Acute dystonic reactions are extrapyramidal side effects due to alteration of the dopaminergic–cholinergic balance in the nigrostriatum.7 Medication-induced acute dystonia can be a side effect of treatment with antiemetics, antipsychotics, antidepressants, antiepileptics, antimalarials, and other drugs.7,8 Such drugs produce acute dystonic reactions through a nigrostriatal dopamine D2 receptor blockade, which results in an excess of striatal cholinergic output.9 These drug-induced side effects are dose independent.8 Metoclopramide, the most commonly prescribed antiemetic, may cause acute dystonic reactions at any age even if it is used at therapeutic dosages. The incidence of these reactions secondary to metoclopramide is 0.2%, but in old and young patients this incidence increases to as high as 25%.5 Metoclopramide-induced side effects are also known to appear more frequently in female patients, at high drug doses, in patients with a family history of neurological disease, in those who are treated with neuroleptics, and in patients whose family members have developed acute dystonic reactions due to metoclopramide.5,10,11
Acute dystonic reactions include contractions of the muscles, especially in the facial, trapezius, and dorsal levator scapulae and rhomboid muscles; opisthotonus; torticollis; dysarthria; trismus; and oculogyric crisis.4 Oculogyric crisis is characterized by a temporary period of frequent spasms of eye deviation, particularly upward, each spasm lasting from seconds to hours and the entire episode lasting from days to weeks.8,12 The spasm may be preceded or accompanied by disturbing emotional symptoms, including anxiety, restlessness, compulsive thinking, sensations of increased brightness, or distortions of visual background.13 Although oculogyric crisis usually occurs as a side effect of drugs, it can be seen in patients with postencephalitic parkinsonism, brainstem encephalitis, Wilson’s disease, and cystic glioma, for whom the onset of the crisis is positional.14–17 Versive seizures, paroxysmal tonic upward gaze, eye movement tics, and retinal disease must also be excluded from the differential diagnosis. Epilepsy can manifest as oculogyric seizures, also called versive seizures. Wyllie et al defined versive seizures as clonic or tonic head and eye deviations, unquestionably forced and involuntary, resulting in sustained unnatural positioning of the head and eyes.18 Versive seizures with upgaze deviation can simulate oculogyric crises, but they are associated with an alteration of consciousness and electroencephalogram abnormalities.18 Paroxysmal tonic upward gaze is characterized by infantile or early childhood onset, with episodes of sustained conjugate upward deviation of the eyes. It can be distinguished from oculogyric crisis by the presence of neck flexion and concomitant episodic ataxia.19 Eye movement tics in children are seen between the ages of 6 and 12 years and are characterized by a stereotyped conjugate deviation of the eyes upward and outward. Oculogyric crisis is more sustained than eye movement tics.20 In our case, neurologic and ophthalmologic examinations and vitals were normal. The results of complete blood count, liver and kidney function tests, and electrolytes were within normal values. Based on the history and physical examination findings, a diagnosis of metoclopramide-induced dystonia was made.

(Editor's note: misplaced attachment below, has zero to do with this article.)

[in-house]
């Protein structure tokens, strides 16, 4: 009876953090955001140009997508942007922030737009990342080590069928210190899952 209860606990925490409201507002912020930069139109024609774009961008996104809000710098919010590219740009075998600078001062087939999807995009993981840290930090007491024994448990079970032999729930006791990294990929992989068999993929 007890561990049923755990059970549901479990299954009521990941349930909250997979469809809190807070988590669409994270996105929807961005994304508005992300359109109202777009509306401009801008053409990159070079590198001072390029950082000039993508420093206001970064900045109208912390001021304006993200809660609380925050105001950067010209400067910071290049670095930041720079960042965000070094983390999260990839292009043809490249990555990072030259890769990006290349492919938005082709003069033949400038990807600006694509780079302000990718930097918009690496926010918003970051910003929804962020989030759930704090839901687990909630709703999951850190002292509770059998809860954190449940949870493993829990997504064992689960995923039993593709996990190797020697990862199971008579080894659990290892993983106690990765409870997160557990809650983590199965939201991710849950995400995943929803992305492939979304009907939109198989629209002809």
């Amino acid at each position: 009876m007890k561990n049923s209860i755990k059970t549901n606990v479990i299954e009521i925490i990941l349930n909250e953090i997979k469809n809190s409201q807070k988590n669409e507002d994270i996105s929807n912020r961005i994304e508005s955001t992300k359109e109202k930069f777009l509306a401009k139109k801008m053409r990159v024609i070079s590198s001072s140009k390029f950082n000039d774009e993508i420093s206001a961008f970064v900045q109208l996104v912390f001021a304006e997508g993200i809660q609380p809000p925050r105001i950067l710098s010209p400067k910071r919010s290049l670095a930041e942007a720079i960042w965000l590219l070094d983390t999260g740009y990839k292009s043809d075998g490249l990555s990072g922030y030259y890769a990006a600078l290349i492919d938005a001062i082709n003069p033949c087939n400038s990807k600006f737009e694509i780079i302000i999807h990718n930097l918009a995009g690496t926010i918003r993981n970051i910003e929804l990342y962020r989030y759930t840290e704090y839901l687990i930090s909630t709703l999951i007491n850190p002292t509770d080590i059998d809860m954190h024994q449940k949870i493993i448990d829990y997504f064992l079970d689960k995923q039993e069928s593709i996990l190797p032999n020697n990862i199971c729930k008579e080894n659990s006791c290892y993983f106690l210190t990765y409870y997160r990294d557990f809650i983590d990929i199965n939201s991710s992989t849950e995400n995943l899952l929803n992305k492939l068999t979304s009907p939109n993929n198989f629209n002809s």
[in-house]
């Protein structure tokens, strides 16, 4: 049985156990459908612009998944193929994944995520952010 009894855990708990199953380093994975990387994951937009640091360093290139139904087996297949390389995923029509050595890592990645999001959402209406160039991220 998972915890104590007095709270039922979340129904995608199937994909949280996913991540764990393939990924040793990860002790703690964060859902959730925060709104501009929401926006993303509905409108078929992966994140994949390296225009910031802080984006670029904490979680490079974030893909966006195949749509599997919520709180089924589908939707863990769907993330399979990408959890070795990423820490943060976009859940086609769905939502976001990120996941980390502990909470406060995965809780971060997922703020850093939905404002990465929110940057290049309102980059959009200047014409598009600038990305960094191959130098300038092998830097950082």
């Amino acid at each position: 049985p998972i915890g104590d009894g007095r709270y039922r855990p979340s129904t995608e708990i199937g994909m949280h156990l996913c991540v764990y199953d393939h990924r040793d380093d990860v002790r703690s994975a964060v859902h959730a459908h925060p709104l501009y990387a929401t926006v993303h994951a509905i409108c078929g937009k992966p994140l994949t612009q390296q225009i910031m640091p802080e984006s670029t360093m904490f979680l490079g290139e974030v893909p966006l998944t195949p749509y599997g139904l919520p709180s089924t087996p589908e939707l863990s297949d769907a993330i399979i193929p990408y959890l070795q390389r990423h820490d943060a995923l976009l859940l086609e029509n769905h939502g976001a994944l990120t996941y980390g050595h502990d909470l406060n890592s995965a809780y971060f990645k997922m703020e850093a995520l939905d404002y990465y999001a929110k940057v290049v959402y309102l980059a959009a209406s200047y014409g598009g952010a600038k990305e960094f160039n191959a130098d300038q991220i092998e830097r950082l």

Although the incidence of metoclopramide-induced acute dystonic reactions has been reported to be 25% in children, there have been few cases published on oculogyric crisis in general.5,6 Without a thorough history, symptoms can be confused with other diseases, such as partial epileptic seizure with versive movements and eye movement tics. It is necessary for ophthalmologists to recognize this ocular side effect in children with oculogyric crisis, because recognizing this adverse effect could help avoid the trouble of going through detailed and exhaustive neurological examinations and investigations.
The authors alone are responsible for the content and writing of the paper and report no conflicts of interest in this work.